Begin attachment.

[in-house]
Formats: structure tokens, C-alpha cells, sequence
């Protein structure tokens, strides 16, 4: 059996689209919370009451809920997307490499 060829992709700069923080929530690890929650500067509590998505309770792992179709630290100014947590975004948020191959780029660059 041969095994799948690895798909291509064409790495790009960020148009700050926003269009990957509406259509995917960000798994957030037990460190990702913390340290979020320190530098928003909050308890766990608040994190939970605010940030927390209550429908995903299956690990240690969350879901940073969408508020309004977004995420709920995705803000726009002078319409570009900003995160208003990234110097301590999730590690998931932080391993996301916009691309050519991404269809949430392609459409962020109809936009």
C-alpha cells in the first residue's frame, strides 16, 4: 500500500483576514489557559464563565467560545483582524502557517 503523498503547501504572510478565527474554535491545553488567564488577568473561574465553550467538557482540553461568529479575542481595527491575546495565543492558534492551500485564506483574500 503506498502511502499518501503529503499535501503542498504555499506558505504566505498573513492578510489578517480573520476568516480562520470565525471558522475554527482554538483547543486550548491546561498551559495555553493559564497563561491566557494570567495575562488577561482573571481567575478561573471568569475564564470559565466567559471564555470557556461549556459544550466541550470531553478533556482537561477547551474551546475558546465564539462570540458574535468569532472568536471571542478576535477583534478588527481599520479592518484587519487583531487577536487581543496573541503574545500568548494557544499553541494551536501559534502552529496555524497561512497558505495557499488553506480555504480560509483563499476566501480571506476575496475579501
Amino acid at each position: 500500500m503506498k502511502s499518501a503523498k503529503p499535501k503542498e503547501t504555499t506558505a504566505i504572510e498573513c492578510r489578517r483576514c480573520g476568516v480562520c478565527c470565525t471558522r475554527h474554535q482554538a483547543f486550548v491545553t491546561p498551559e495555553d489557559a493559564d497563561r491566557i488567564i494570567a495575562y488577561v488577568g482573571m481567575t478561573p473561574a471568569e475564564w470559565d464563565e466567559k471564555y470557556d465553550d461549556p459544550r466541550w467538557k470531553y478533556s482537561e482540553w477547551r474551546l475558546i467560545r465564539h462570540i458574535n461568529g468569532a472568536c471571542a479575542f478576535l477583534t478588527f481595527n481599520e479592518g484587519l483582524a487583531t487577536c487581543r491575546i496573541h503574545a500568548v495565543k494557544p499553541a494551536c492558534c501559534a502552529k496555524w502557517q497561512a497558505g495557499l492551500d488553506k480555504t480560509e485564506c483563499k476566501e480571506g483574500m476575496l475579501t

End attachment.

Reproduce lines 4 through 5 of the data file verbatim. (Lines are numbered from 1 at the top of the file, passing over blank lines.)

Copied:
C-alpha cells in the first residue's frame, strides 16, 4: 500500500483576514489557559464563565467560545483582524502557517 503523498503547501504572510478565527474554535491545553488567564488577568473561574465553550467538557482540553461568529479575542481595527491575546495565543492558534492551500485564506483574500 503506498502511502499518501503529503499535501503542498504555499506558505504566505498573513492578510489578517480573520476568516480562520470565525471558522475554527482554538483547543486550548491546561498551559495555553493559564497563561491566557494570567495575562488577561482573571481567575478561573471568569475564564470559565466567559471564555470557556461549556459544550466541550470531553478533556482537561477547551474551546475558546465564539462570540458574535468569532472568536471571542478576535477583534478588527481599520479592518484587519487583531487577536487581543496573541503574545500568548494557544499553541494551536501559534502552529496555524497561512497558505495557499488553506480555504480560509483563499476566501480571506476575496475579501
Amino acid at each position: 500500500m503506498k502511502s499518501a503523498k503529503p499535501k503542498e503547501t504555499t506558505a504566505i504572510e498573513c492578510r489578517r483576514c480573520g476568516v480562520c478565527c470565525t471558522r475554527h474554535q482554538a483547543f486550548v491545553t491546561p498551559e495555553d489557559a493559564d497563561r491566557i488567564i494570567a495575562y488577561v488577568g482573571m481567575t478561573p473561574a471568569e475564564w470559565d464563565e466567559k471564555y470557556d465553550d461549556p459544550r466541550w467538557k470531553y478533556s482537561e482540553w477547551r474551546l475558546i467560545r465564539h462570540i458574535n461568529g468569532a472568536c471571542a479575542f478576535l477583534t478588527f481595527n481599520e479592518g484587519l483582524a487583531t487577536c487581543r491575546i496573541h503574545a500568548v495565543k494557544p499553541a494551536c492558534c501559534a502552529k496555524w502557517q497561512a497558505g495557499l492551500d488553506k480555504t480560509e485564506c483563499k476566501e480571506g483574500m476575496l475579501t